I had an awkward food experience this summer. I was at a trendy restaurant and was informed ramps were on the menu. As I was about to scoff my most pretentious of scoffs for the suggestion we eat a simple machine (a ramp is of course nothing more than a wedge), everyone at the table nodded in excited approval and proceeded to order several plates for the table. “What sort of witchcraft is this?” I thought to myself. “It has to be some kind of bread or cake cut into a wedge. Or maybe this is how hip foodies refer to wedge salad nowadays?” Turns out it was neither lettuce nor wedge-shaped, but instead a vegetable I had never seen that looked like a big scallion. So I did what I generally do when presented with untasted food and chomped down on one. Lo and behold! It tasted a lot like a big scallion.
Clearly, I am not a foodie. And I certainly don’t have the expansive food palate of one — for instance, it’s beyond me how people eat most types of fish, a staple of many cultures’ diets. But, food aversions aside, I have tried a veritable smorgasbord of foods. Look, there’s nothing wrong with having a tried-and-true set of dishes to turn to. But there’s more to life than tried and true. There’s a lot of adventure out there, and if you need a spark of it, there’s no better place to start than food. So here are some tips from a regular guy (I like to think I’m one) for being more adventurous with your eating.
The Golden Rule
The Golden Rule of Eating has haunted me since birth. It was a rule passed onto me by my parents and could very well go back millennia (or my parents made it up – scholars tend to disagree). This rule very simply states “You have to try a food once before you can say you don’t like it.” This strikes at the heart of being an adventurous eater. The whole point of this is that in some small way you’re taking on the unknown. So don’t let your preconceived notions limit you from trying something (i.e. “Don’t be a wuss”).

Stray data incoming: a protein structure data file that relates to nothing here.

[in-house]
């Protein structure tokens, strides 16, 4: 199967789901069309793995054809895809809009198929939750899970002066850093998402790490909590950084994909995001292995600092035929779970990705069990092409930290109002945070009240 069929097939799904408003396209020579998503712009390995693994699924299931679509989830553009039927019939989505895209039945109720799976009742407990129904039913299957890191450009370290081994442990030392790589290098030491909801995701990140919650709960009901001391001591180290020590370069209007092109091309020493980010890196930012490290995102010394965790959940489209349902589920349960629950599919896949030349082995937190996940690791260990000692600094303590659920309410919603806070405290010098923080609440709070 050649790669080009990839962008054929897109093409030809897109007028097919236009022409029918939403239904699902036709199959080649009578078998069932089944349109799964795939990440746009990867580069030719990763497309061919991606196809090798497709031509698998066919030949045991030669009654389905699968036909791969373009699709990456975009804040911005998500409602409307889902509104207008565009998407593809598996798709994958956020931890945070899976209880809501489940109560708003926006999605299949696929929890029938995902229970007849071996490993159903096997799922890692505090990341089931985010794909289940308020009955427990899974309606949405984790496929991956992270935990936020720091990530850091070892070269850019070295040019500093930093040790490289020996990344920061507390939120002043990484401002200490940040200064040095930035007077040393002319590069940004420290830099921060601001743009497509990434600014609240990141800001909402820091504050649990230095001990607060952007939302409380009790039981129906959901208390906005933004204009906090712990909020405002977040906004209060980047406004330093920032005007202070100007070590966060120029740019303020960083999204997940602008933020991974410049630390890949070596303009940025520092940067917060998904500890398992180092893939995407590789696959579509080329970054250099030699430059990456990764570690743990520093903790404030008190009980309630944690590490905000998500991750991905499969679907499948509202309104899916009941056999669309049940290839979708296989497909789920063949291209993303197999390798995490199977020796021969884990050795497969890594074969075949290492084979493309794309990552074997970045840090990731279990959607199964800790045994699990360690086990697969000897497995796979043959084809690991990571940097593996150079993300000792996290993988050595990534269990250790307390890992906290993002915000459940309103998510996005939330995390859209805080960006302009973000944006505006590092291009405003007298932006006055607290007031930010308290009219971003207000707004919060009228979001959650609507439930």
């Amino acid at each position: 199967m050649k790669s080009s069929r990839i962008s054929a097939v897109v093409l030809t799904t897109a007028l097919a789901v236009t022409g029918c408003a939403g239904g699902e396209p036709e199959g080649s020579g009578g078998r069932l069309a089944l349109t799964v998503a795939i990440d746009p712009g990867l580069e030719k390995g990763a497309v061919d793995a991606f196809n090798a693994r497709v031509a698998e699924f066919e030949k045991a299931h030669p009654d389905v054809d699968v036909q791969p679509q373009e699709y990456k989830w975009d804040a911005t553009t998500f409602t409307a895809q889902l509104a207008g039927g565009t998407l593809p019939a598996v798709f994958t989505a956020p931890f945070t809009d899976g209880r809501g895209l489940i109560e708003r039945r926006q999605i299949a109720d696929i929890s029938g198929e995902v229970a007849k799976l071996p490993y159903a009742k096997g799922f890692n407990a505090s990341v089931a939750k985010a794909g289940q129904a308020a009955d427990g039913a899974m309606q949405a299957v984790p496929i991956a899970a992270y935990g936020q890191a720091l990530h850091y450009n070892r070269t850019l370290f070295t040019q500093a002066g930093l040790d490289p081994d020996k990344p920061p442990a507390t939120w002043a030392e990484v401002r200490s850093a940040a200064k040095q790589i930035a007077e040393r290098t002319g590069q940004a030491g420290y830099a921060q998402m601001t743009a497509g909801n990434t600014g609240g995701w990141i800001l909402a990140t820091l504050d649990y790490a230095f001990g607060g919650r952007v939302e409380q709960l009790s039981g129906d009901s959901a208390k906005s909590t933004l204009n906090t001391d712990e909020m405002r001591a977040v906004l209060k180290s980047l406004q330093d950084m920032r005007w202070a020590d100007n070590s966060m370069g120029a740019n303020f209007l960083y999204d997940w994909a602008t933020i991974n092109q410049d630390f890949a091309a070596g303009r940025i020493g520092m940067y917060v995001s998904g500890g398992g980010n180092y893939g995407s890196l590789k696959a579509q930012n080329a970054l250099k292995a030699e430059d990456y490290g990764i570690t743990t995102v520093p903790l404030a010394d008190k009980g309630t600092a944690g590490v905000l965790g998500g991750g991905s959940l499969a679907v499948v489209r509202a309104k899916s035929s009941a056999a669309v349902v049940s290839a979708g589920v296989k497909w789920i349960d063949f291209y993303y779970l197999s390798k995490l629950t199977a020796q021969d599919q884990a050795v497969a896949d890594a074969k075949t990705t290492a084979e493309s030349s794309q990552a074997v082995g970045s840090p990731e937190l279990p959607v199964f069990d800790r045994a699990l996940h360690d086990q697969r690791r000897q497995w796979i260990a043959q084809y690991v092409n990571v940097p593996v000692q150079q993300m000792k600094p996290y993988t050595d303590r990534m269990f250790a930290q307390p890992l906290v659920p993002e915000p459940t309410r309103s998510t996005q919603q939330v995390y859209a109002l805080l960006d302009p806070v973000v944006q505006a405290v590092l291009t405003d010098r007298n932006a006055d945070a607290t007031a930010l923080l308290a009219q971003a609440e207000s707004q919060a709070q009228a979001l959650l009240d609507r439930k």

While the Golden Rule is true, it doesn’t mean you should be going in completely blind. If you want to try a new cuisine, look up a good spot for that cuisine, and some popular dishes. Find out what a good dish is to introduce you to that cuisine. That being said, in doing your research don’t let yourself be dissuaded by possibly “sketchy” ingredients. ‘Cause there are plenty of things whose ingredients are weird and off-putting but are completely tasty (this is known as the Sausage Addendum). Then, as you increase the foods you’ve tried, let that help inform your decision-making (if a dish has an ingredient you don’t like, chances are you won’t like that dish. That’s called science.).
The best way to explain this is with a Lethal Weapon analogy (though, isn’t that the best way to explain anything?). Roger Murtaugh never wanted all the adventure that befell him across the four films in the franchise. I mean, the dude is best remembered for perpetually getting too old for this sh*! more than anything else. When you’re going on a food adventure, don’t be a Murtaugh and complain about every culinary misstep you take. Also, don’t be a Riggs, ‘cause that’ll make you a mulleted anti-Semitic psycho. Go in knowing that some foods will taste absolutely terrible to you, and that’s totally fine. If you try something that you don’t like, overreact. Pantomime gagging and vomiting, take a swig of your beer, and loudly proclaim how you can’t imagine anyone would like something so foul, then laugh it off with your friends. In other words (and to bring it back to the Lethal Weapon analogy), be a Leo Getz.